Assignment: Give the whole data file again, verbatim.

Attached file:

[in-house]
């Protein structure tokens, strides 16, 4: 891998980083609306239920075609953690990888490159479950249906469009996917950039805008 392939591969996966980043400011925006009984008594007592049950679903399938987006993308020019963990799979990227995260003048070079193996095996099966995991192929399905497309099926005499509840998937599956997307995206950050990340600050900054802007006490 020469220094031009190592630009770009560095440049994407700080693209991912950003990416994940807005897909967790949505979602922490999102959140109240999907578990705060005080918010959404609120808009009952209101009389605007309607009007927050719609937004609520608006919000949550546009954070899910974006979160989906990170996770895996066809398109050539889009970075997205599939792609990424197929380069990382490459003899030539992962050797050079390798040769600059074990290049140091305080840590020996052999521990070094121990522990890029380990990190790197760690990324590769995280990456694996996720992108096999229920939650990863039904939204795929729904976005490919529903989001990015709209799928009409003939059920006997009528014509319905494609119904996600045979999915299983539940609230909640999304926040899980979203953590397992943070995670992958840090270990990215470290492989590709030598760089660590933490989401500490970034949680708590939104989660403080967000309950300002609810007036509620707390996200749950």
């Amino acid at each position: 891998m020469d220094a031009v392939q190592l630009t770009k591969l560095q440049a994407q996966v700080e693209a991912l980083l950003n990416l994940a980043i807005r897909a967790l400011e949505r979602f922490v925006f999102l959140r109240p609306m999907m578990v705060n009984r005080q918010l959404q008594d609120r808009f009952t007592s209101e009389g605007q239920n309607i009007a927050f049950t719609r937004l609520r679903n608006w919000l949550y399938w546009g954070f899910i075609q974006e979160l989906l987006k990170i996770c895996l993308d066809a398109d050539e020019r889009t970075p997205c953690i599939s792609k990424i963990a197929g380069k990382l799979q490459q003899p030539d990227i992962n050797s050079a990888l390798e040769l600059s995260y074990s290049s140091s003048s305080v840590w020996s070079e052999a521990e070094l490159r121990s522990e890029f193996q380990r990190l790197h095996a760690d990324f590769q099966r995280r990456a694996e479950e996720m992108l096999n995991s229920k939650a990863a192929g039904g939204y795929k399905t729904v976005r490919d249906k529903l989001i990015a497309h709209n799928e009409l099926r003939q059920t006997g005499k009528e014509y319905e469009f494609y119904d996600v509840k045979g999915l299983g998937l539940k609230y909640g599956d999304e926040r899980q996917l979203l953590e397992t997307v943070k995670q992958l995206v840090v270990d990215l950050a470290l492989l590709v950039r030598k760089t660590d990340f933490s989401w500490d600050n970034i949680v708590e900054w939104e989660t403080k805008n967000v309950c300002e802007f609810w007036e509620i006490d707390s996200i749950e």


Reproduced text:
[in-house]
């Protein structure tokens, strides 16, 4: 891998980083609306239920075609953690990888490159479950249906469009996917950039805008 392939591969996966980043400011925006009984008594007592049950679903399938987006993308020019963990799979990227995260003048070079193996095996099966995991192929399905497309099926005499509840998937599956997307995206950050990340600050900054802007006490 020469220094031009190592630009770009560095440049994407700080693209991912950003990416994940807005897909967790949505979602922490999102959140109240999907578990705060005080918010959404609120808009009952209101009389605007309607009007927050719609937004609520608006919000949550546009954070899910974006979160989906990170996770895996066809398109050539889009970075997205599939792609990424197929380069990382490459003899030539992962050797050079390798040769600059074990290049140091305080840590020996052999521990070094121990522990890029380990990190790197760690990324590769995280990456694996996720992108096999229920939650990863039904939204795929729904976005490919529903989001990015709209799928009409003939059920006997009528014509319905494609119904996600045979999915299983539940609230909640999304926040899980979203953590397992943070995670992958840090270990990215470290492989590709030598760089660590933490989401500490970034949680708590939104989660403080967000309950300002609810007036509620707390996200749950």
């Amino acid at each position: 891998m020469d220094a031009v392939q190592l630009t770009k591969l560095q440049a994407q996966v700080e693209a991912l980083l950003n990416l994940a980043i807005r897909a967790l400011e949505r979602f922490v925006f999102l959140r109240p609306m999907m578990v705060n009984r005080q918010l959404q008594d609120r808009f009952t007592s209101e009389g605007q239920n309607i009007a927050f049950t719609r937004l609520r679903n608006w919000l949550y399938w546009g954070f899910i075609q974006e979160l989906l987006k990170i996770c895996l993308d066809a398109d050539e020019r889009t970075p997205c953690i599939s792609k990424i963990a197929g380069k990382l799979q490459q003899p030539d990227i992962n050797s050079a990888l390798e040769l600059s995260y074990s290049s140091s003048s305080v840590w020996s070079e052999a521990e070094l490159r121990s522990e890029f193996q380990r990190l790197h095996a760690d990324f590769q099966r995280r990456a694996e479950e996720m992108l096999n995991s229920k939650a990863a192929g039904g939204y795929k399905t729904v976005r490919d249906k529903l989001i990015a497309h709209n799928e009409l099926r003939q059920t006997g005499k009528e014509y319905e469009f494609y119904d996600v509840k045979g999915l299983g998937l539940k609230y909640g599956d999304e926040r899980q996917l979203l953590e397992t997307v943070k995670q992958l995206v840090v270990d990215l950050a470290l492989l590709v950039r030598k760089t660590d990340f933490s989401w500490d600050n970034i949680v708590e900054w939104e989660t403080k805008n967000v309950c300002e802007f609810w007036e509620i006490d707390s996200i749950e």